The evening before departure
The evening before departure
Kappeln an der Schlei (54°39´38´´N, 009°56´´03´´E)
It was just an ordinary working day in Hamburg for us all. Then the very last items were stowed, accompanied by the nagging feeling we´ve forgotten something important. But what? It doesn´t matter, we have to leave. By 11pm the five-man crew for the first leg from Kappeln to Stavanger is present and correct. We´re met by Maria, who won´t be able to sail with us until July, when she´ll join us on board
for two weeks, but who had the brilliant idea to come and see us off and has laid out a spread of Italian delicacies as a farewell meal in the mess. It´s going to be an evening of excited anticipation.
Perfection gets in the way of Improvisation
And the ship, the evening before cast-off? Poor Jens, boat-builder and mastermind of the on-board equipment, is ankle deep in ship´s electronics. The second navigation computer was delivered too late and integrating it into the existing network is causing problems. The short life span of the digital world is merciless, even on a ship that´s only four years old. That´s why there´s no time to set the watermaker up yet. The feedpump it arrived with isn´t strong enough. Perfectionist that I am, it doesn´t leave me cold, but I realize, all journeys begin like this… And in the end, everything works out well. Actually, everything was ordered in time,
last autumn. At least this morning the wind-generator was attached to the large boom (near a cover from the rear mast). We´re hoping it will come up to our expectations and keep us self-sufficient as far as the power on board is concerned. We won´t be able to test it until we´re under weigh.
Best not to go overboard at water temperatures of 6°C
Otherwise, everything´s ready and ship-shape. The sail and the entire rigg (the masts and what holds them up) have been checked. The machines have been serviced. All the life- saving equipment is either new or recently checked. Wearing life-jackets on board is a must. Everyone sailing with me knows; no cast-off until every last crew member is wearing their life-jackets. They are fitted with emergency signal lights and each has a radio buoy enabling shipping with a 5nm radius (1nautical mile = 1853m /2025 yds) to pick up the alarm signal should anyone go overboard. Nobody should fall overboard though. Survival time in water at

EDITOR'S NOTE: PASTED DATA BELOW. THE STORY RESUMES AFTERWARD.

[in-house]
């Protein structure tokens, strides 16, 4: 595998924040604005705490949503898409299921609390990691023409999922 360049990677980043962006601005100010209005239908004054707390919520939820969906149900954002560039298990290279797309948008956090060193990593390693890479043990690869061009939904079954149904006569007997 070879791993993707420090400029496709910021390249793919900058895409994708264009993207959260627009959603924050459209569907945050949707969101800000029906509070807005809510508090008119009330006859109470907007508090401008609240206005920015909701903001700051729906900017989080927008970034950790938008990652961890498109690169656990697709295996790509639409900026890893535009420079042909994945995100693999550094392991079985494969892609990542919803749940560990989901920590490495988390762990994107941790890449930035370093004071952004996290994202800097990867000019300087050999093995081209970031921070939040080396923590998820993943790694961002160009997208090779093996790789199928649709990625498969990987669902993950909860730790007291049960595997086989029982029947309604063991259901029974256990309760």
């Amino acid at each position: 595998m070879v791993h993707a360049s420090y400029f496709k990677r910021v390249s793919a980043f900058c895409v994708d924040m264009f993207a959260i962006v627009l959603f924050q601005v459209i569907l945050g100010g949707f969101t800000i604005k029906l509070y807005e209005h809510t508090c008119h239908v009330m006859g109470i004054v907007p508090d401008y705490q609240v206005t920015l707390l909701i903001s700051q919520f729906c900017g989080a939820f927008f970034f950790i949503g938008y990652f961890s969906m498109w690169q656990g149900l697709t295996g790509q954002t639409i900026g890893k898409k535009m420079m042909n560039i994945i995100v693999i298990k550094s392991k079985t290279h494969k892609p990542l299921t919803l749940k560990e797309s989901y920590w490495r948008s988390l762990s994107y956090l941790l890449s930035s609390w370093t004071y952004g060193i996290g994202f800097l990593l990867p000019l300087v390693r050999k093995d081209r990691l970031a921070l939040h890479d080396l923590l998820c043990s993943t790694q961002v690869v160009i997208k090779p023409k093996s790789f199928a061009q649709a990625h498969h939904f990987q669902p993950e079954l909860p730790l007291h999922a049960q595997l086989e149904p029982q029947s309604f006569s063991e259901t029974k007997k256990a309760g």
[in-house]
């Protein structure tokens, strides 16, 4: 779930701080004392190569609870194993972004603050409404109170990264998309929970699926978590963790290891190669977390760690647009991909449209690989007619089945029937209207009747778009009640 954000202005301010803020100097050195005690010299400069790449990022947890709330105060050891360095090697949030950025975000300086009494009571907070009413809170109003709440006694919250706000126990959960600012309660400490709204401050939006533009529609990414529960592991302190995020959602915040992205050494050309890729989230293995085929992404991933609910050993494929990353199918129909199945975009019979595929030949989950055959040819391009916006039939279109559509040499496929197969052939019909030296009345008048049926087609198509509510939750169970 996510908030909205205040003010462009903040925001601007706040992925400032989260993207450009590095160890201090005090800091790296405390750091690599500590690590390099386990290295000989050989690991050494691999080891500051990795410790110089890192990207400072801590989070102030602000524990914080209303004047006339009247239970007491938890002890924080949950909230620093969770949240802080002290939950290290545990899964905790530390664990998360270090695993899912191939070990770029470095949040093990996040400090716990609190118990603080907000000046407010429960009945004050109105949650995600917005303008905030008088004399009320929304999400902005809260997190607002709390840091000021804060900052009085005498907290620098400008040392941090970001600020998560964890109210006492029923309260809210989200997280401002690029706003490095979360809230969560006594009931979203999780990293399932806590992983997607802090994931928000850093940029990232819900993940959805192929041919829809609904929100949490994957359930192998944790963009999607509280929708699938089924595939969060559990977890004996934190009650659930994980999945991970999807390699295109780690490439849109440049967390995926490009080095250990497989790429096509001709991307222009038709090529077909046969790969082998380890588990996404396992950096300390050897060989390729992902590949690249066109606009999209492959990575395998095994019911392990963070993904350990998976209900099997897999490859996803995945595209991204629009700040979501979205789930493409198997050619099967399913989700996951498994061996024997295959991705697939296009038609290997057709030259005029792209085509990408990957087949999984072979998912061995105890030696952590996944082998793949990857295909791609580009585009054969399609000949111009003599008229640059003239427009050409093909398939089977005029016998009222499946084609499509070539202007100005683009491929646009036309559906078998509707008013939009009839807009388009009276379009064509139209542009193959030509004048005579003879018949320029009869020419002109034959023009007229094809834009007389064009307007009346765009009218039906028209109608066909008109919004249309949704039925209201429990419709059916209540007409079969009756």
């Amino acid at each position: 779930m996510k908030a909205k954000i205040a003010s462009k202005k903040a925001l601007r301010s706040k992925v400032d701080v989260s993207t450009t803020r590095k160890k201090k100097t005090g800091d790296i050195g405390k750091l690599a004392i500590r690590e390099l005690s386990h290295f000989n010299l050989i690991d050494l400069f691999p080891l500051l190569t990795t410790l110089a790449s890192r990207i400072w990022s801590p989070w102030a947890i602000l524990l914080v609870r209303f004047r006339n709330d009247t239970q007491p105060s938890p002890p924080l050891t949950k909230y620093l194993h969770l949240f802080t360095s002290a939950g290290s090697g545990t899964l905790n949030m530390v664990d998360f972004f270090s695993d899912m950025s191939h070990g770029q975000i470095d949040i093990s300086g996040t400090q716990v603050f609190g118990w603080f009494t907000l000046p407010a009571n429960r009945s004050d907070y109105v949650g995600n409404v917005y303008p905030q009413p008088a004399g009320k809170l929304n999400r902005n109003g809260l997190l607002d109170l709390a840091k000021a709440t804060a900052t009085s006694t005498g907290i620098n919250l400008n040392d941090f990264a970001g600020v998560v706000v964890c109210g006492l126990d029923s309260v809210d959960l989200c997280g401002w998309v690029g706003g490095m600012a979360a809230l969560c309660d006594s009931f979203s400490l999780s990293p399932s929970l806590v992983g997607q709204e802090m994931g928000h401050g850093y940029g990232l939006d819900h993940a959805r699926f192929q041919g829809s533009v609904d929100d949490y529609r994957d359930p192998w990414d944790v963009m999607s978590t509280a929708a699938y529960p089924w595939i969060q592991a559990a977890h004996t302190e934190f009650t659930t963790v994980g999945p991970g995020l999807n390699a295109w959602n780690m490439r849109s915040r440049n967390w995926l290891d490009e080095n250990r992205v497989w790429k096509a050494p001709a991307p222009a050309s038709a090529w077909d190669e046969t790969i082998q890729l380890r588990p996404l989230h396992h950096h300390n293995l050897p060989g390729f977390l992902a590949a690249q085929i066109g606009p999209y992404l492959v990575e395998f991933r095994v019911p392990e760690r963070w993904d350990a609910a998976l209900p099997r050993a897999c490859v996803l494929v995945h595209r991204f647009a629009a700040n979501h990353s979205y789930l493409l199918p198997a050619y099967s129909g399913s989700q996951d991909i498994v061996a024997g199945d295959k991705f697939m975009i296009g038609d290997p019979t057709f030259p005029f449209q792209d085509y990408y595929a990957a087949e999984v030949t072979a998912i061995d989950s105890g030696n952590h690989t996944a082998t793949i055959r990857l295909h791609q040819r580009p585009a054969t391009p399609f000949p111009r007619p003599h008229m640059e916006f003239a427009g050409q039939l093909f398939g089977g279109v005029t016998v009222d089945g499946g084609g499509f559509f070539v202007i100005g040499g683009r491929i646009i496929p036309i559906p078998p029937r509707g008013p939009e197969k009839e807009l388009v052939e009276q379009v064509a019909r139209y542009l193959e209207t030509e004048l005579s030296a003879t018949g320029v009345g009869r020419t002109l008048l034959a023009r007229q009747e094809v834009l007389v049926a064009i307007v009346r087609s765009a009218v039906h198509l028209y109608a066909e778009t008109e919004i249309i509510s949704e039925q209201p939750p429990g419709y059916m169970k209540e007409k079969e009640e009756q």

its present temperature of 6°C is only about 30 min. That is not long at all. You can´t stop a ship as easily as a car. Despite regular `man overboard manoeuvre´ training, 30 minutes pass very quickly. And bad weather, rough seas, with rain-obstructed vision …? That´s why we have the second rule on board: always attach the so-called lifelines when leaving the safety of the cockpit.
Our cosy soirée in the saloon goes on into the early hours, round the table where a historical compass has pride of place in its middle. It gives us the chance to talk about the plans for the trip and meeting up again with our friend Captain Matthiesen. A true friend, a sincerely upright and clever person with an amazing knowledge of life on and with the sea. Quite simply a person we are very fond of but see only too seldom. He also wants to bid us farewell tomorrow. Exhausted, Maria and I finally collapse in our bunks at three in the morning. Wake up call is 6.30 am. Sailing at 08:00. That´s the plan.